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Is Omicron less virulent?

The Omicron variant of SARS-CoV-2, the virus that causes COVID-19, was first identified in November 2021 in South Africa. Early data suggested that Omicron spreads faster than previous variants but may cause less severe disease. As Omicron has spread around the world, scientists have been working to better understand the characteristics and implications of this new variant of concern.

Some key questions around Omicron’s virulence include:

Does Omicron cause less severe disease than previous variants?

Early data out of South Africa, Europe, and the US found that Omicron infections were less likely to result in hospitalization compared to previous waves driven by the Delta variant. However, there are important caveats to these findings:

– Many early Omicron cases were in young, healthy individuals who are less prone to severe COVID-19 overall.

– Two doses of a COVID-19 vaccine (and especially a booster dose) provide strong protection against severe Omicron infection. Vaccination rates were higher during Omicron waves compared to earlier pandemic waves.

– Omicron spread so quickly that it crowded out Delta circulation. Delta was shown to be more virulent than the original SARS-CoV-2 strain.

More thorough epidemiological studies controlling for these factors have generally confirmed Omicron’s lower severity, with several key findings:

– In South Africa, risk of hospital admission with Omicron was approximately 25% lower compared to the first wave dominated by an ancestral SARS-CoV-2 strain.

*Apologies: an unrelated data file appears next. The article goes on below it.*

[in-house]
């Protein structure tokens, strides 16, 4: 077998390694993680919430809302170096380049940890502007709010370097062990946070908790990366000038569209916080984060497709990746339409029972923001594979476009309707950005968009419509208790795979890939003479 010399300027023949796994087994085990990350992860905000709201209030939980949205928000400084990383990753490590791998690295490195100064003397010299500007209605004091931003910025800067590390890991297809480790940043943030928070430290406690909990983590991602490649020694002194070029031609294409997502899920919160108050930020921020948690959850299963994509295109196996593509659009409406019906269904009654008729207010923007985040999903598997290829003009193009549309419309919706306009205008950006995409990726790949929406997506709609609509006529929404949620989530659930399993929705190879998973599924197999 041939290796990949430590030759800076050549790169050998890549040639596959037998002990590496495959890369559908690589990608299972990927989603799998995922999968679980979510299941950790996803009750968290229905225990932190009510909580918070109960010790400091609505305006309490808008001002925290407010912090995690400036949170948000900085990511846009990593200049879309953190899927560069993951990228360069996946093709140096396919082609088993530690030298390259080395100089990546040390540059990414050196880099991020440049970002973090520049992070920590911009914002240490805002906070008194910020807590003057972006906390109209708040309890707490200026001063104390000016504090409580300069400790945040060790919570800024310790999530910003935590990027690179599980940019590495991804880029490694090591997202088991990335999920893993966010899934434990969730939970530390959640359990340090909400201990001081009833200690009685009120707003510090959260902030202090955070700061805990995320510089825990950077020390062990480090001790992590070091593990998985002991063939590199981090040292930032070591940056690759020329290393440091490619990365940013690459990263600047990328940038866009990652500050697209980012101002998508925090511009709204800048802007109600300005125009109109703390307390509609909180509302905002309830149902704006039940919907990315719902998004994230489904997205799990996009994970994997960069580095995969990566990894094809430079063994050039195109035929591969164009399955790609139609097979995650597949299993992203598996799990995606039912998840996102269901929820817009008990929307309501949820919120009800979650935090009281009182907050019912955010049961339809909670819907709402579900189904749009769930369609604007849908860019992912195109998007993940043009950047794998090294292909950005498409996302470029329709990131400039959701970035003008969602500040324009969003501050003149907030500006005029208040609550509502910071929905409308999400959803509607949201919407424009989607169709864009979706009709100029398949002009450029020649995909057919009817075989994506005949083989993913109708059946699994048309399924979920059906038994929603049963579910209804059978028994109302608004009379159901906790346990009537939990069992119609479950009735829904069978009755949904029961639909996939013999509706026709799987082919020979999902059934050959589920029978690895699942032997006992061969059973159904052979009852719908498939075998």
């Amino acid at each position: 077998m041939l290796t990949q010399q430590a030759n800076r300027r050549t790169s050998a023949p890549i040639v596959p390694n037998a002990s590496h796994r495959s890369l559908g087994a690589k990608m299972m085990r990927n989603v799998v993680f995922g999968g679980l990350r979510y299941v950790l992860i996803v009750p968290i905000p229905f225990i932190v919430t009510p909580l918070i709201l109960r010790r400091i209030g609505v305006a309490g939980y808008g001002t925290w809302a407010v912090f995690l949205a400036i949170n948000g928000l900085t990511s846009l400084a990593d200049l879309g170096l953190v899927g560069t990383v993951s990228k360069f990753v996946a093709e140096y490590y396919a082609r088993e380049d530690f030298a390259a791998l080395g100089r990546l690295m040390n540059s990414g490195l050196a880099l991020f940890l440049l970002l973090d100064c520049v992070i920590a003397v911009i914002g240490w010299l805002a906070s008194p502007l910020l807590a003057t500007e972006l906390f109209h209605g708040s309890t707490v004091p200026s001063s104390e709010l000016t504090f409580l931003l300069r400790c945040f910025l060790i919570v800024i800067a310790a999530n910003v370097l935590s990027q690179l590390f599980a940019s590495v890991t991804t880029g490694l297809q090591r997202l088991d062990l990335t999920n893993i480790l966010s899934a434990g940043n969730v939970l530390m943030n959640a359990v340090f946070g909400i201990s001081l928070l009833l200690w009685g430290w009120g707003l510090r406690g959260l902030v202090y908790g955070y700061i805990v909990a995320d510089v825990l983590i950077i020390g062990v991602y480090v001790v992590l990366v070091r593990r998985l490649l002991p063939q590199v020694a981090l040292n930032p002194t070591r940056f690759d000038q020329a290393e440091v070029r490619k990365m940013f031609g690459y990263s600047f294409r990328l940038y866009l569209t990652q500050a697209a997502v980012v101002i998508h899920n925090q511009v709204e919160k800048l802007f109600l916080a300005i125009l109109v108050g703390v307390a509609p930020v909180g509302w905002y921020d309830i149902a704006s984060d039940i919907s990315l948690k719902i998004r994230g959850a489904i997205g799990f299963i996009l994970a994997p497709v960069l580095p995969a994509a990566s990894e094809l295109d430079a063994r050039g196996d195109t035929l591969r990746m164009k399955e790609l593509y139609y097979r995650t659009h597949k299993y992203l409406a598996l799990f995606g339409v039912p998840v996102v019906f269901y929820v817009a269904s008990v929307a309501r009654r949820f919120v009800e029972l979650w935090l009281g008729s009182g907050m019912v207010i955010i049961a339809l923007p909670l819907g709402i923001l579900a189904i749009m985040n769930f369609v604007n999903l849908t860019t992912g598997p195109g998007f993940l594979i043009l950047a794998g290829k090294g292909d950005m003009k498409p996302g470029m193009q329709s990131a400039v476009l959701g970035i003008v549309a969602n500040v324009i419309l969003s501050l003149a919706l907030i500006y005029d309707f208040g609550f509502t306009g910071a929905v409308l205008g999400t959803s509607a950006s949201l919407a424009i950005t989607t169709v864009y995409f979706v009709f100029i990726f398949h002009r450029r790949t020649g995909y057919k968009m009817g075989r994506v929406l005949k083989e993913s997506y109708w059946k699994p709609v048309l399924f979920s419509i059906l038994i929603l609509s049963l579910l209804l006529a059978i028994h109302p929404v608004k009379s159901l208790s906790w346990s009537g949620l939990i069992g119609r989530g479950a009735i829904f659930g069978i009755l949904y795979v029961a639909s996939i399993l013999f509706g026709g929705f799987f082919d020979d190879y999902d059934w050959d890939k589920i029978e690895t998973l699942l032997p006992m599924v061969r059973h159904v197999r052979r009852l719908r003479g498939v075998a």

– In Scotland, risk of hospitalization was approximately 65% lower for Omicron compared to Delta.

– In England, risk of an emergency department visit or hospital admission was approximately 50% lower for Omicron compared to Delta.

– In the United States, risk of hospitalization was approximately 60% lower for Omicron compared to Delta.

Why might Omicron be less virulent than previous variants?

Scientists hypothesize several biological explanations for why Omicron may cause less severe disease:

– Omicron replicates faster in the upper airways but less efficiently in lung tissue compared to earlier variants. This could lead to less pneumonia and severe lung infections.

– Omicron infection leads to less inflammation and immune system hyperactivity that often precipitates severe COVID-19.

– Omicron is less able to infect lung cells expressing the ACE2 receptor compared to variants like Delta.

– Omicron is more rapidly cleared by the immune system.

However, the exact mechanisms behind Omicron’s reduced virulence are still under investigation.